SALES PARADOX: "Creating value can devalue"
Interview by John Smibert
In this video Susan Donovan talks about the many occasions where salespeople lose value by trying to create too much value for customers, too quickly. And they do this without ensuring they are going to get value in return. It becomes 'all give' on their part and 'all take' on the client's part.
Susan talks about what you - the salesperson - need to do to avoid this trap and how to manage the sale in order to achieve value for both your client AND you.
Susan is a specialist in high-level micro skills for salespeople - she's an author and an outstanding trainer for salespeople.
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John: Hello, welcome back! I'm delighted to have with me Susan Donovan. Susan's a specialist in high-level micro skills for salespeople, she's an author and an outstanding trainer for salespeople. Welcome, Susan!
Susan: Thank you, John!
John: You know, you're also the lady of paradox and I've been reading some of your paradoxes, and there's one in particular I'd like to talk about today. You're saying that sometimes creating value can devalue.
John: That is a paradox for me, because we teach salespeople that you must create value for your customer, you must be focused on your customer and look for ways to create value for them and not be focused on self or product or whatever.
John: Why do you say it could devalue?
Susan: Well, you absolutely do need to be very focused on how you can create value for the client; no doubt about that. It's all around how you deliver it that is really the issue here, especially for some salespeople that have really high empathy. They can find themselves just wanting to give and give and give to their customers, and if they've got a customer who's a taker and who may not have a high intent to buy from them then they can end up just giving way, way too much away and finding themselves running around in circles for a client that really doesn't intend to buy from them.
John: Oh, I can sympathise with that. I've seen other people do it, and I've done it myself.
Susan: Yes, me too. [laughs]
John: I thought I was doing some wonderful work to help create value for a customer and build trust, become the trusted advisor.
John: And they say "Thank you very much - bye!" and they take everything I've done, and I get no value for it.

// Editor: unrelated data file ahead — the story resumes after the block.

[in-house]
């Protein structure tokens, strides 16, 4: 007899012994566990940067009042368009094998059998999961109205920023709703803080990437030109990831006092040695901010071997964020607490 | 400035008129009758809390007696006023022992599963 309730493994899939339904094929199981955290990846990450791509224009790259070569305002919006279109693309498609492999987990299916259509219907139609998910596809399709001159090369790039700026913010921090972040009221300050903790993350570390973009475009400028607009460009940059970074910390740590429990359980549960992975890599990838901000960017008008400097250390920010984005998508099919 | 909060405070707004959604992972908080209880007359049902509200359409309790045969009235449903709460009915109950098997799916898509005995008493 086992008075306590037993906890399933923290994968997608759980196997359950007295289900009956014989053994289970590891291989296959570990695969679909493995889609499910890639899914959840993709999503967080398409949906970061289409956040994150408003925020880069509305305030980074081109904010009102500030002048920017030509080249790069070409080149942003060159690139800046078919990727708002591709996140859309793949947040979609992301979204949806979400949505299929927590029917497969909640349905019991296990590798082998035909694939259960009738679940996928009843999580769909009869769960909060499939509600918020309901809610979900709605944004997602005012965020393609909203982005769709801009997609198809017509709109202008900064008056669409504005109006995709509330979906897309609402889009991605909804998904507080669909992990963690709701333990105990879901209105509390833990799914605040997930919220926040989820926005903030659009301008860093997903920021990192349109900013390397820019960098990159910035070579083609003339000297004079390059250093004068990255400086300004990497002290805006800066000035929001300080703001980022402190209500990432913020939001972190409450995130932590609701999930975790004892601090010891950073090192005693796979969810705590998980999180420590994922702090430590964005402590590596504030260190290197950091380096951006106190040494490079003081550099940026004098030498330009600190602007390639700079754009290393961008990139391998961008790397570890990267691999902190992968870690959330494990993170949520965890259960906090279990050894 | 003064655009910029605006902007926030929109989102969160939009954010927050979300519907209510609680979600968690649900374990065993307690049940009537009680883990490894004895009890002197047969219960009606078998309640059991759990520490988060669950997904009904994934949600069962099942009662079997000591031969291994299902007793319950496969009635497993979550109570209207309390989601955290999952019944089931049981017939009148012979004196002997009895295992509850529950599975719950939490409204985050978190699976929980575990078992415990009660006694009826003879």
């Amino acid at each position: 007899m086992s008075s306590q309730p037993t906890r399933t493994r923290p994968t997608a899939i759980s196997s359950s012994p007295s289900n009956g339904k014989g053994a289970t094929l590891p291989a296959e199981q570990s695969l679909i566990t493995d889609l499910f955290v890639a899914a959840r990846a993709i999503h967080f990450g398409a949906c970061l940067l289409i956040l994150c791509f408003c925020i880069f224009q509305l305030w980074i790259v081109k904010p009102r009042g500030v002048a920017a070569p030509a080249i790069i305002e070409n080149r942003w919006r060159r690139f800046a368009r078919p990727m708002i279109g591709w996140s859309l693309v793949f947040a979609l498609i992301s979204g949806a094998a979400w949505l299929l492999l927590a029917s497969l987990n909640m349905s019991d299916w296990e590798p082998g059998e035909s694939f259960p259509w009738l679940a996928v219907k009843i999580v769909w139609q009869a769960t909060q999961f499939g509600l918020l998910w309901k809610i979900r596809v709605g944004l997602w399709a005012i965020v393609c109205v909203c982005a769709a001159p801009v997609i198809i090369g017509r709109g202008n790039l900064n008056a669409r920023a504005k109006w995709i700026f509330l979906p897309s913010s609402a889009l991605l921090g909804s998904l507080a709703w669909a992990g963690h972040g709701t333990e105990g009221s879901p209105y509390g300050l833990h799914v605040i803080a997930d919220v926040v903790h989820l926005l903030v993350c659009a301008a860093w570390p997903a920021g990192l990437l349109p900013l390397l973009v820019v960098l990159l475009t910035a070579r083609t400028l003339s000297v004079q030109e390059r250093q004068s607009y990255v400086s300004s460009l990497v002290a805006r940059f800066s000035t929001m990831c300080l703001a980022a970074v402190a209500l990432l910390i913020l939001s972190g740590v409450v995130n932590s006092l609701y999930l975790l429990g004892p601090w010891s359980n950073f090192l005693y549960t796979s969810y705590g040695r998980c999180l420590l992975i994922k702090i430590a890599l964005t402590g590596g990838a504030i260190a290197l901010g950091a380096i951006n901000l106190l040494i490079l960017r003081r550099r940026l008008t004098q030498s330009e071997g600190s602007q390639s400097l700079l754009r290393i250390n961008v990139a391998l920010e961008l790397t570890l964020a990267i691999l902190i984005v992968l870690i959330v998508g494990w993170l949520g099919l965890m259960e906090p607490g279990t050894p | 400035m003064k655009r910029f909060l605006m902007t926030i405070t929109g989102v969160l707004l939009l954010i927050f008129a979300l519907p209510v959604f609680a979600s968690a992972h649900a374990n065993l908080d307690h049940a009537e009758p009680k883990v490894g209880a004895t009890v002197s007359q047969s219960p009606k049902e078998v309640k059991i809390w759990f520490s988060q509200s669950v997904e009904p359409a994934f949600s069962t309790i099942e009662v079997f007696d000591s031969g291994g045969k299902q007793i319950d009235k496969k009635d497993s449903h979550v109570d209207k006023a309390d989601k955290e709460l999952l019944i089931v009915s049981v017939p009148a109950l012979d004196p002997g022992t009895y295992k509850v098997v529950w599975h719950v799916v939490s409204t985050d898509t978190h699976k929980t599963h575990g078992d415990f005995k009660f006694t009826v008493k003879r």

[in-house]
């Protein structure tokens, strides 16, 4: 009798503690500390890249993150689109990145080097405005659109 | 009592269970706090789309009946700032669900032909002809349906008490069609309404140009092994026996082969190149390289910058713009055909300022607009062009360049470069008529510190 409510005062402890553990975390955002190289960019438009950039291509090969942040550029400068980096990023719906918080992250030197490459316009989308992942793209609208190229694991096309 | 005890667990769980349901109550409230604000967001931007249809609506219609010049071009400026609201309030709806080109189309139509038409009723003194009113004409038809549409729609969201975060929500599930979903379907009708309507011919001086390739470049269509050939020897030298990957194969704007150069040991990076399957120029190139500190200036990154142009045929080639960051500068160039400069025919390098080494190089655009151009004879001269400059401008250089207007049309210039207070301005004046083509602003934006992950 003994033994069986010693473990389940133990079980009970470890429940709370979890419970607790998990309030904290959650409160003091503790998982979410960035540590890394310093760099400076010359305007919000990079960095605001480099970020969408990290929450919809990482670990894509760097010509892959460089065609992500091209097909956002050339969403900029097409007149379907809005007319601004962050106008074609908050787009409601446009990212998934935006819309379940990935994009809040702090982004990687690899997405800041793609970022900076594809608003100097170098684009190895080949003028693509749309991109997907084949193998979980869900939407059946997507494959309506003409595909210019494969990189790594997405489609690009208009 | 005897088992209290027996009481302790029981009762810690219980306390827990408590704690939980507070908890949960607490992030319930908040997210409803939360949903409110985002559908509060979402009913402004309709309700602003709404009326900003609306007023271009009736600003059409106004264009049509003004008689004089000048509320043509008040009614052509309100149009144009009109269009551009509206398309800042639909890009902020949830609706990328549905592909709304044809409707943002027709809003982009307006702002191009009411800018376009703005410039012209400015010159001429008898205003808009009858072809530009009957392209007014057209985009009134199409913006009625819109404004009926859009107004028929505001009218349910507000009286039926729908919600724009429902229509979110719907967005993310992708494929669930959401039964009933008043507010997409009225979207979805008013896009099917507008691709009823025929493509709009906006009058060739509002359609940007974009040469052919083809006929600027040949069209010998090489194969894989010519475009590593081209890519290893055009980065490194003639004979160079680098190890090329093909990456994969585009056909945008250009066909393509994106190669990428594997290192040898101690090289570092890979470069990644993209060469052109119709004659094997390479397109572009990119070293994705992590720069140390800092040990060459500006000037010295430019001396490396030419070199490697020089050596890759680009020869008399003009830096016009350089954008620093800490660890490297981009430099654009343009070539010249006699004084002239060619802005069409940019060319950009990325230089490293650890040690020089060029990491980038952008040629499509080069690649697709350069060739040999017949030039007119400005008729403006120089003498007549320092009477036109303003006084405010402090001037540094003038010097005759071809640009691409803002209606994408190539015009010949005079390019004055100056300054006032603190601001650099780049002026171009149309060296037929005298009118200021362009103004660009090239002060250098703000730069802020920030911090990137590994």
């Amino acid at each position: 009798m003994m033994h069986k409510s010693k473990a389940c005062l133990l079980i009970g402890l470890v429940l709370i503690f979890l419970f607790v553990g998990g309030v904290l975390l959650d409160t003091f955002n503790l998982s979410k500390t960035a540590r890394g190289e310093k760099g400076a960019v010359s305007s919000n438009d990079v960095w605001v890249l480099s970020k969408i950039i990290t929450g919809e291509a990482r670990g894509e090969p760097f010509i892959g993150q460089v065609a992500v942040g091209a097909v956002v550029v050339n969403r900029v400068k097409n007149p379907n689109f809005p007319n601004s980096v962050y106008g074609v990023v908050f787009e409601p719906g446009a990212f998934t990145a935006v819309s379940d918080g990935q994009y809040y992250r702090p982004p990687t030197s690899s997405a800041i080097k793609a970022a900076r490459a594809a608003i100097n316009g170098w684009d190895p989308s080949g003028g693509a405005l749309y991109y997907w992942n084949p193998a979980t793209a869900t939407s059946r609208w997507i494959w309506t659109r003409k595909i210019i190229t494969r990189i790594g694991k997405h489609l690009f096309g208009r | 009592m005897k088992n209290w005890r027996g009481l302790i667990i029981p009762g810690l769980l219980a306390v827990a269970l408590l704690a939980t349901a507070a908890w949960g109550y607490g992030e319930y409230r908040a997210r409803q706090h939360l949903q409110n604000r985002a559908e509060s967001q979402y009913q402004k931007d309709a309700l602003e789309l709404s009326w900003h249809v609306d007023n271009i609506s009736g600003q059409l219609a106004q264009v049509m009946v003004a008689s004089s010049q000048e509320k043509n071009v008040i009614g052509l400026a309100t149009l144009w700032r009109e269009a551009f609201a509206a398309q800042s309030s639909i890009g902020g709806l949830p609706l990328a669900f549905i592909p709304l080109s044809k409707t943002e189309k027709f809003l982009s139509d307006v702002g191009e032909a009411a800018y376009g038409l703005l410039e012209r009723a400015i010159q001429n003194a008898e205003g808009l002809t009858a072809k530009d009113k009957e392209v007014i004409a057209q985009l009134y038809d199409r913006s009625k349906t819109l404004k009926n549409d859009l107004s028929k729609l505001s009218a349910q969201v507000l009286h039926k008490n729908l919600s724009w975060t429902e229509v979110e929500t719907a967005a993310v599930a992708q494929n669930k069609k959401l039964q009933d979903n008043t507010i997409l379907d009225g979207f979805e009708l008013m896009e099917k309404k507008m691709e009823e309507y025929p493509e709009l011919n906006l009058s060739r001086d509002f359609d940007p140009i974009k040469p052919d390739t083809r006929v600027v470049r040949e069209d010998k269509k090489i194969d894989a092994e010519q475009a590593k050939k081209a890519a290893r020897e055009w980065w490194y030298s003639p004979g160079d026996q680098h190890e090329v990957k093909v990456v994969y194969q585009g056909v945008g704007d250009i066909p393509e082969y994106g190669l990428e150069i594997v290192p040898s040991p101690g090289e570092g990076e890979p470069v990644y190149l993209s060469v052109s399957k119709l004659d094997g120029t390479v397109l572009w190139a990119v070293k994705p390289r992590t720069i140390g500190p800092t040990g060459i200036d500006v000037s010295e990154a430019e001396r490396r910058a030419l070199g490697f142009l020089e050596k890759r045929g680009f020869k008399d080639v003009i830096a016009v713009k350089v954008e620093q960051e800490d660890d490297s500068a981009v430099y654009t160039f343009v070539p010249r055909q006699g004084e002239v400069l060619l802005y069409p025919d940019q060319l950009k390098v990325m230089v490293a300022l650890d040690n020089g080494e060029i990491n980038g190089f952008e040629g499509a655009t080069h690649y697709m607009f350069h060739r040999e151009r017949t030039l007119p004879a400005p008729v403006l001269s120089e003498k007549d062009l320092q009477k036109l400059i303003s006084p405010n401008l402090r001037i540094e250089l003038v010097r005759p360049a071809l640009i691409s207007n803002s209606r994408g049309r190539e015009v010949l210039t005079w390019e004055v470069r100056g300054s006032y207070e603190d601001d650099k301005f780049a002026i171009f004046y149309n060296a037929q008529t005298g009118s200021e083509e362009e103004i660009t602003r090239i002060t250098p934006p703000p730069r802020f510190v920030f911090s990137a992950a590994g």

Susan: Exactly, exactly.
John: So, what should we be aware of? How should we avoid that happening?
Susan: Well, I think it's obviously a part of the qualification process, but it's maybe just another thing to add when you're qualifying a customer is where you would put them on the giving and taking scale, and if they're higher up the taking end and you know you're a high giver then it's just something you really need to factor in.
John: It's a very dangerous situation, isn't it?
Susan: It really can be, yeah.
John: I want to give, they want to take.
Susan: Yep, that's right.
John: Okay, so you factor it in. What do you do about it?
Susan: You really should want to fractionate how you give value, not give it all at once.
Susan: We give a little bit, see how it lands and see what comes back, and really expect, as a salesperson, that you are going to receive something back for value somewhere in the equation, and if it's never coming back then you need to kind of figure that out. Or, hopefully, see it on the horizon and know that as early as possible.
John: Almost the point of demanding that I get something back, give me something in return otherwise I'm not going to progress.
Susan: Yes, yes.
John: Okay. I think that makes a lot of sense.
John: And you're right, that probably does fit into qualification. You need to be aware of that and ask that question yourself "Am I giving and not receiving?"
Susan: Exactly, exactly.
John: Great advice, Susan - I look forward to the next time we talk!
Susan: Thank you, John! [laughs]
John: Thanks, Susan!
See more of the 'TALKING SALES' series here
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